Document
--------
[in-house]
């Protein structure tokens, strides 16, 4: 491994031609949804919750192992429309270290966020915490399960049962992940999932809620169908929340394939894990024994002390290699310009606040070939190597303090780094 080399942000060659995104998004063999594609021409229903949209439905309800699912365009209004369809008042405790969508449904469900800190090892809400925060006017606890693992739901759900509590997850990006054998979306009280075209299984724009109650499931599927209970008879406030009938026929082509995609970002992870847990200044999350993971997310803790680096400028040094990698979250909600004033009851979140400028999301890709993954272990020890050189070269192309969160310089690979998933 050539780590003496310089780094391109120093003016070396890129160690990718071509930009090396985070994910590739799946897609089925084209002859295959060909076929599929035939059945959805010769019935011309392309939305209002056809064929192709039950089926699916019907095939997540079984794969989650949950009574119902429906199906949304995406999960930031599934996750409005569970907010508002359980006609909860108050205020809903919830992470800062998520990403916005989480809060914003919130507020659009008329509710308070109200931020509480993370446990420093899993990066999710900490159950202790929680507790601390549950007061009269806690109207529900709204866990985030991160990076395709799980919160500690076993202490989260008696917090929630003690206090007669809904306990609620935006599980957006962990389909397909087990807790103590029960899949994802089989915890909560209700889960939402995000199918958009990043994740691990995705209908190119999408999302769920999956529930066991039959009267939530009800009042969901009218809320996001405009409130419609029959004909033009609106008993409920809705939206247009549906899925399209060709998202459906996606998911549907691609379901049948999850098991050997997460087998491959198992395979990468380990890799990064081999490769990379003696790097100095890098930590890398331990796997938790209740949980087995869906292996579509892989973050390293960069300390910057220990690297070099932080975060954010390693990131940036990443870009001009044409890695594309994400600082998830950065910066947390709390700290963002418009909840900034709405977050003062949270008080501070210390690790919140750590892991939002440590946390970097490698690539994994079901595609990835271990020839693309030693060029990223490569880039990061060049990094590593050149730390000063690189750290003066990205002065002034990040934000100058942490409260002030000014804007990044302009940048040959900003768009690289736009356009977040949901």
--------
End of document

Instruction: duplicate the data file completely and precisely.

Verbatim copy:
[in-house]
């Protein structure tokens, strides 16, 4: 491994031609949804919750192992429309270290966020915490399960049962992940999932809620169908929340394939894990024994002390290699310009606040070939190597303090780094 080399942000060659995104998004063999594609021409229903949209439905309800699912365009209004369809008042405790969508449904469900800190090892809400925060006017606890693992739901759900509590997850990006054998979306009280075209299984724009109650499931599927209970008879406030009938026929082509995609970002992870847990200044999350993971997310803790680096400028040094990698979250909600004033009851979140400028999301890709993954272990020890050189070269192309969160310089690979998933 050539780590003496310089780094391109120093003016070396890129160690990718071509930009090396985070994910590739799946897609089925084209002859295959060909076929599929035939059945959805010769019935011309392309939305209002056809064929192709039950089926699916019907095939997540079984794969989650949950009574119902429906199906949304995406999960930031599934996750409005569970907010508002359980006609909860108050205020809903919830992470800062998520990403916005989480809060914003919130507020659009008329509710308070109200931020509480993370446990420093899993990066999710900490159950202790929680507790601390549950007061009269806690109207529900709204866990985030991160990076395709799980919160500690076993202490989260008696917090929630003690206090007669809904306990609620935006599980957006962990389909397909087990807790103590029960899949994802089989915890909560209700889960939402995000199918958009990043994740691990995705209908190119999408999302769920999956529930066991039959009267939530009800009042969901009218809320996001405009409130419609029959004909033009609106008993409920809705939206247009549906899925399209060709998202459906996606998911549907691609379901049948999850098991050997997460087998491959198992395979990468380990890799990064081999490769990379003696790097100095890098930590890398331990796997938790209740949980087995869906292996579509892989973050390293960069300390910057220990690297070099932080975060954010390693990131940036990443870009001009044409890695594309994400600082998830950065910066947390709390700290963002418009909840900034709405977050003062949270008080501070210390690790919140750590892991939002440590946390970097490698690539994994079901595609990835271990020839693309030693060029990223490569880039990061060049990094590593050149730390000063690189750290003066990205002065002034990040934000100058942490409260002030000014804007990044302009940048040959900003768009690289736009356009977040949901």